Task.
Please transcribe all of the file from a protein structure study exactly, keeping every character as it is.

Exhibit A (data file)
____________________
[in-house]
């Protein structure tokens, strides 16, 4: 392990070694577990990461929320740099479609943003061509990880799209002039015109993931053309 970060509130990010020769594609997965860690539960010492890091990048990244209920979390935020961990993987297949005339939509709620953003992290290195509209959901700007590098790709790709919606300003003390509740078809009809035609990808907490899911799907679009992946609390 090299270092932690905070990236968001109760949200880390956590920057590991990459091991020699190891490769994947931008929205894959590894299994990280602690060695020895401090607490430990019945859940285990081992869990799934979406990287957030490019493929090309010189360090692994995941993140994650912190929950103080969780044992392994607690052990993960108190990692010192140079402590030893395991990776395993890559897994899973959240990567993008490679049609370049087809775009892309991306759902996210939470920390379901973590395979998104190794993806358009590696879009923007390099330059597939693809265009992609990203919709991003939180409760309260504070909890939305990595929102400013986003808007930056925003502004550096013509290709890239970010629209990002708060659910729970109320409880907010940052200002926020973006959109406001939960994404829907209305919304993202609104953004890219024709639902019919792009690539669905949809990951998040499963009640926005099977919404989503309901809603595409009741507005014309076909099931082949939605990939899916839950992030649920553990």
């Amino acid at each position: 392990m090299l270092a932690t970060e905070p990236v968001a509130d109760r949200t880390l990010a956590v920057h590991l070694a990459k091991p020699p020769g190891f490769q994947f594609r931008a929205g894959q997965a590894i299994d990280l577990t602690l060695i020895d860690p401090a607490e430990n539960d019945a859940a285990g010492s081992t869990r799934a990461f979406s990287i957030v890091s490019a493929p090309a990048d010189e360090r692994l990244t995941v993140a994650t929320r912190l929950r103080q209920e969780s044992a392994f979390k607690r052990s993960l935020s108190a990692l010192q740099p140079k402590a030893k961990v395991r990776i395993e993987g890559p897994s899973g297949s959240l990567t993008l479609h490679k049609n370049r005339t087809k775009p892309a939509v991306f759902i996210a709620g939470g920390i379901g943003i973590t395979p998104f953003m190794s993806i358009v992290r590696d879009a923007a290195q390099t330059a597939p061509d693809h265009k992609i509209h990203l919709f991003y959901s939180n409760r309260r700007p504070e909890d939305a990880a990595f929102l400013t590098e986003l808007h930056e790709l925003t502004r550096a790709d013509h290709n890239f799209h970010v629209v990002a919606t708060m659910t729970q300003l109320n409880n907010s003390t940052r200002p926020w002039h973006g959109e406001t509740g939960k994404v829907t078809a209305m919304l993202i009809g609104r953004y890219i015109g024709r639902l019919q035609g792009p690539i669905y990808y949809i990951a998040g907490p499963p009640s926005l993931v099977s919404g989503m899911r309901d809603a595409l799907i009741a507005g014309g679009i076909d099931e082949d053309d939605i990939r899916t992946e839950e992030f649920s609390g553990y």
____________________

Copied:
[in-house]
């Protein structure tokens, strides 16, 4: 392990070694577990990461929320740099479609943003061509990880799209002039015109993931053309 970060509130990010020769594609997965860690539960010492890091990048990244209920979390935020961990993987297949005339939509709620953003992290290195509209959901700007590098790709790709919606300003003390509740078809009809035609990808907490899911799907679009992946609390 090299270092932690905070990236968001109760949200880390956590920057590991990459091991020699190891490769994947931008929205894959590894299994990280602690060695020895401090607490430990019945859940285990081992869990799934979406990287957030490019493929090309010189360090692994995941993140994650912190929950103080969780044992392994607690052990993960108190990692010192140079402590030893395991990776395993890559897994899973959240990567993008490679049609370049087809775009892309991306759902996210939470920390379901973590395979998104190794993806358009590696879009923007390099330059597939693809265009992609990203919709991003939180409760309260504070909890939305990595929102400013986003808007930056925003502004550096013509290709890239970010629209990002708060659910729970109320409880907010940052200002926020973006959109406001939960994404829907209305919304993202609104953004890219024709639902019919792009690539669905949809990951998040499963009640926005099977919404989503309901809603595409009741507005014309076909099931082949939605990939899916839950992030649920553990």
């Amino acid at each position: 392990m090299l270092a932690t970060e905070p990236v968001a509130d109760r949200t880390l990010a956590v920057h590991l070694a990459k091991p020699p020769g190891f490769q994947f594609r931008a929205g894959q997965a590894i299994d990280l577990t602690l060695i020895d860690p401090a607490e430990n539960d019945a859940a285990g010492s081992t869990r799934a990461f979406s990287i957030v890091s490019a493929p090309a990048d010189e360090r692994l990244t995941v993140a994650t929320r912190l929950r103080q209920e969780s044992a392994f979390k607690r052990s993960l935020s108190a990692l010192q740099p140079k402590a030893k961990v395991r990776i395993e993987g890559p897994s899973g297949s959240l990567t993008l479609h490679k049609n370049r005339t087809k775009p892309a939509v991306f759902i996210a709620g939470g920390i379901g943003i973590t395979p998104f953003m190794s993806i358009v992290r590696d879009a923007a290195q390099t330059a597939p061509d693809h265009k992609i509209h990203l919709f991003y959901s939180n409760r309260r700007p504070e909890d939305a990880a990595f929102l400013t590098e986003l808007h930056e790709l925003t502004r550096a790709d013509h290709n890239f799209h970010v629209v990002a919606t708060m659910t729970q300003l109320n409880n907010s003390t940052r200002p926020w002039h973006g959109e406001t509740g939960k994404v829907t078809a209305m919304l993202i009809g609104r953004y890219i015109g024709r639902l019919q035609g792009p690539i669905y990808y949809i990951a998040g907490p499963p009640s926005l993931v099977s919404g989503m899911r309901d809603a595409l799907i009741a507005g014309g679009i076909d099931e082949d053309d939605i990939r899916t992946e839950e992030f649920s609390g553990y």